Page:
Recently, Taneja et al.20 observed that 10 mM VC induces growth arrest and a ‘dormant drug-tolerant’ phenotype in M. tuberculosis. The authors did not observe a bactericidal activity for VC, even at 10 mM. This difference with our data could be explained by the amount of ferric ion present in their media. Their experiments were carried out in Dubos media, which contains 70% less ferric ions than Middlebrook 7H9. In media with low amounts of iron, it is possible that VC behaves as an antioxidant rather than a pro-oxidant. In their study, the authors also observed that 10 mM VC induced a dormant-like phenotype that rendered M. tuberculosis less susceptible to INH. INH is known to have no activity under non-replicating conditions. Yet in our hands, VC did not reduce the activity of INH. On the contrary, the combination of a sub-lethal concentration of VC (1 mM) with INH resulted in sterilization of M. tuberculosis after 4 weeks (Fig. 1b), whereas in vitro treatment of M. tuberculosis with the same amount of INH led to the outgrowth of INH-resistant mutants after 10 days. When INH was combined with VC, no resistant mutants escaped the treatment. This suggests that the addition of sub-inhibitory dose of VC to INH treatment could also reduce the emergence of INH-resistant mutants.

We also observed that the sterilizing effect of VC was more substantial in M. tuberculosis strains deficient for mycothiol. Mycothiol is an important reducing agent in M. tuberculosis27. Its role is to detoxify and to protect the cells from oxidative damage. In a strain of M. tuberculosis that does not produce mycothiol, the bactericidal effect of VC is increased 60-fold compared with a wild-type strain, resulting in the killing of 107 cells in a week. Inhibitors of the enzymes producing mycothiol have been isolated in the hope that they could lead to new drug development39,40, but a mycothiol-deficient M. tuberculosis strain has no growth defect in vitro and in vivo29. Yet, the combination of a mycothiol inhibitor and VC or other pro-oxidant compound could lead to more rapid M. tuberculosis cell death than with most antibiotics used to date.

Aside from the generation of ROS species, VC had also an effect on lipid biosynthesis. VC treatment resulted in the generation of free 2-hydroxylated long-chain fatty acids. This is surprising as two comprehensive analyses of total mycobacterial lipids by LC-MS did not reveal the presence of hydroxylated fatty acids in M. tuberculosis41,42, which we reconfirmed using our own lipid analysis of untreated M. tuberculosis. It is therefore unlikely that these fatty acids are produced by M. tuberculosis. Instead, these fatty acids could be generated by oxidation of 2-alkenoic acid derivatives with hydroxyl radicals from the VC-derived Fenton reaction. In a study by Kondo and Kanai43, the authors demonstrated that 2-hydroxyl fatty acids (C16 and C18) were more toxic to mycobacteria than the corresponding saturated fatty acids. This accumulation of 2-hydroxy-fatty acids could therefore lead to a bactericidal event in M. tuberculosis. Furthermore, the reduction in phospholipid content observed in VC-treated M. tuberculosis could affect the mycobacterial cell wall structure and, as a result, M. tuberculosis survival.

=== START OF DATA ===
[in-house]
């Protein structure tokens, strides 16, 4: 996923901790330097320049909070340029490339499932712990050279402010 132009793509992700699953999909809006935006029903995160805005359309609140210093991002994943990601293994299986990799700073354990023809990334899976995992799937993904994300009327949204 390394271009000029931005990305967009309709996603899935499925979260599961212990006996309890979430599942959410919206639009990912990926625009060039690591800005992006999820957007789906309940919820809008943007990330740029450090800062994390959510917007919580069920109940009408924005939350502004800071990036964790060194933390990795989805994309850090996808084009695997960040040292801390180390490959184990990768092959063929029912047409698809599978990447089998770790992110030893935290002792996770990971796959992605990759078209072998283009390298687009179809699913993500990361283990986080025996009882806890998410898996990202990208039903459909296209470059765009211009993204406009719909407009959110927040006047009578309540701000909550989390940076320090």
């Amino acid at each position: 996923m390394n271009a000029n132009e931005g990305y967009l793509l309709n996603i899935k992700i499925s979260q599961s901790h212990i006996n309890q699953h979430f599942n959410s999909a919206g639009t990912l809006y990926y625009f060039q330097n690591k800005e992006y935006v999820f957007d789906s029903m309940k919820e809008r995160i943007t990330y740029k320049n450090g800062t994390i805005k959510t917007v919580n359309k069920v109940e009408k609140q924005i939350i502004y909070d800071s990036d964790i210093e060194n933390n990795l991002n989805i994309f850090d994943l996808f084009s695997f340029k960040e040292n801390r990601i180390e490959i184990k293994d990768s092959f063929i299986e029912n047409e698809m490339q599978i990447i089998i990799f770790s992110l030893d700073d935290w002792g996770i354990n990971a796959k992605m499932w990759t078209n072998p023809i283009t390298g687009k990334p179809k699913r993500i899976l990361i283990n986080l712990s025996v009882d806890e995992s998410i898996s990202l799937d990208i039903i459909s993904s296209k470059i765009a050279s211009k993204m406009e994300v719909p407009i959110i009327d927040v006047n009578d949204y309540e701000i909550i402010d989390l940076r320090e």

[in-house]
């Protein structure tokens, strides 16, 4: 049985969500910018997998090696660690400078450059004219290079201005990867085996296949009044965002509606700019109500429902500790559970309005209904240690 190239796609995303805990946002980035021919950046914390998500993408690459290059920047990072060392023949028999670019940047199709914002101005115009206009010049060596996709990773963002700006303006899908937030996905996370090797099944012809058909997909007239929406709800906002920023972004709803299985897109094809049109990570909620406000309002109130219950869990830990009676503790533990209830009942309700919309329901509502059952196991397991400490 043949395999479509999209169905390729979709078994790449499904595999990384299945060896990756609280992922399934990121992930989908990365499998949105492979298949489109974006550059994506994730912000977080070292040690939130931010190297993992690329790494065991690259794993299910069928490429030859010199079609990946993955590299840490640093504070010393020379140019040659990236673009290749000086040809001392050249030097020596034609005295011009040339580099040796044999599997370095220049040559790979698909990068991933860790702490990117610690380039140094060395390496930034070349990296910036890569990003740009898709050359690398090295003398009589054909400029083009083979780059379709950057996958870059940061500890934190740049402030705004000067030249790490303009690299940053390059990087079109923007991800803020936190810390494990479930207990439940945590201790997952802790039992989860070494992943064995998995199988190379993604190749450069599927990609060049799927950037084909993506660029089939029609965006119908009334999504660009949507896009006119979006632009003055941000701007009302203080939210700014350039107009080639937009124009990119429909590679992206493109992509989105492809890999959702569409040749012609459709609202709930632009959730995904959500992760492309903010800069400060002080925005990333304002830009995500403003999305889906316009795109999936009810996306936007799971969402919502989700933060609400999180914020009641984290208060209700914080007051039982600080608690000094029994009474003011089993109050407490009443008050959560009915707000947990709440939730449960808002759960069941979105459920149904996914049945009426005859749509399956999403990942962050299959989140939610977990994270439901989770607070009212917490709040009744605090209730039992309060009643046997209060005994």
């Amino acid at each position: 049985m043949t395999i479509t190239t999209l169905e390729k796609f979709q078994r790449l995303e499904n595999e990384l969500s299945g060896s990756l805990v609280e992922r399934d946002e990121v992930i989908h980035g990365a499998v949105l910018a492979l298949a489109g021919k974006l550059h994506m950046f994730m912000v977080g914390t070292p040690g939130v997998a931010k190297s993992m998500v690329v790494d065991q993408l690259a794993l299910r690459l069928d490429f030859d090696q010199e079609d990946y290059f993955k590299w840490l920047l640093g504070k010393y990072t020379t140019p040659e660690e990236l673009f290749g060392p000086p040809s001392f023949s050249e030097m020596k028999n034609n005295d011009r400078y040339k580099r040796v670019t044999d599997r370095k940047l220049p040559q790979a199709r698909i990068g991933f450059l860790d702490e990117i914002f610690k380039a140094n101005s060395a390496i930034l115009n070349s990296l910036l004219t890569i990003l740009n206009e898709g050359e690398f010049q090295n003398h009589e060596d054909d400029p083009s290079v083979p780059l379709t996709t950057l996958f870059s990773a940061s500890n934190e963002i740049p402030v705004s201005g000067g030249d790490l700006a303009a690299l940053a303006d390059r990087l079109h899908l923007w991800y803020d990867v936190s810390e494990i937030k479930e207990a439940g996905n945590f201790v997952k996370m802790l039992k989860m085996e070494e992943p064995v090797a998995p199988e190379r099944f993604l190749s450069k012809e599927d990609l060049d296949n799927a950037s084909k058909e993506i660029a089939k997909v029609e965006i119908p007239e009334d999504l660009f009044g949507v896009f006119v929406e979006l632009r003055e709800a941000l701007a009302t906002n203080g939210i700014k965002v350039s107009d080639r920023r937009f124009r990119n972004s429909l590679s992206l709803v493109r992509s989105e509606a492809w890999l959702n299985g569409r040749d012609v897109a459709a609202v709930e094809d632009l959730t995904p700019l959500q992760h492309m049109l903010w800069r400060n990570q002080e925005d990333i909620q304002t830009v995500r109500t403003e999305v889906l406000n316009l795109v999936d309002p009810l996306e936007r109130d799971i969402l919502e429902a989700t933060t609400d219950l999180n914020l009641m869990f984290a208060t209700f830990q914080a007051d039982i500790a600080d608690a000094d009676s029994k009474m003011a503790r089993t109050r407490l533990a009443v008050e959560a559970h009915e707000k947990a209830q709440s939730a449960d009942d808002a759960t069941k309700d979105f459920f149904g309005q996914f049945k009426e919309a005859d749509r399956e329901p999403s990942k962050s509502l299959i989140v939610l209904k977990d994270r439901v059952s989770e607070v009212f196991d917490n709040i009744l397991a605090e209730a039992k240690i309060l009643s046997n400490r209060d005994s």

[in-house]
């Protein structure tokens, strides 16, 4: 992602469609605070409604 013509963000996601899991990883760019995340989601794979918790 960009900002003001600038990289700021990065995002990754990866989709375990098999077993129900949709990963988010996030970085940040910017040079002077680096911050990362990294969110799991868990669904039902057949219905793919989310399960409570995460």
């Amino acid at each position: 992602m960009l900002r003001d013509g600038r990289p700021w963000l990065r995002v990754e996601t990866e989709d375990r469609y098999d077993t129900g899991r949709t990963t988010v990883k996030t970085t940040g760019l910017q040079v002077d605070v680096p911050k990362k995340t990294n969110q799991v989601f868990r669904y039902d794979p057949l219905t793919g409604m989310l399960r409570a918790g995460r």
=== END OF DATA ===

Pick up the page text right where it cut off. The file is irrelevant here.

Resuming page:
Interestingly, of several bacteria we tested, M. tuberculosis was the most sensitive to VC. The eight other Gram-positive and Gram-negative bacteria tested were 8- to 32-times more resistant to VC than M. tuberculosis, suggesting that M. tuberculosis could be more sensitive to ROS generation than other bacteria. It could also indicate that against M. tuberculosis, VC has a pleiotropic effect on biological processes such as DNA synthesis, lipid synthesis and redox homeostasis (Fig. 7). This combination of effects might be the reason why VC can sterilize drug-susceptible and drug-resistant M. tuberculosis strains. This is further illustrated by the fact that we were unable to obtain VC-resistant mutants, which is often observed when a drug has multiple targets. This suggests that compounds that generate high levels of ROS could be useful in the development of bactericidal inhibitors of M. tuberculosis, especially if combined with inhibitors of mycothiol biosynthesis. Taneja et al.20 showed that 2 mM VC added to M. tuberculosis-infected THP-1 cells could arrest the growth of M. tuberculosis, indicating that VC has also some activity against intracellular M. tuberculosis. We believe that the bactericidal activity of VC against drug-susceptible and drug-resistant M. tuberculosis strains supports further studies of the possible combination of TB chemotherapy and a high VC diet in TB patients and offers a new area of research for drug design.


Bacterial strains and media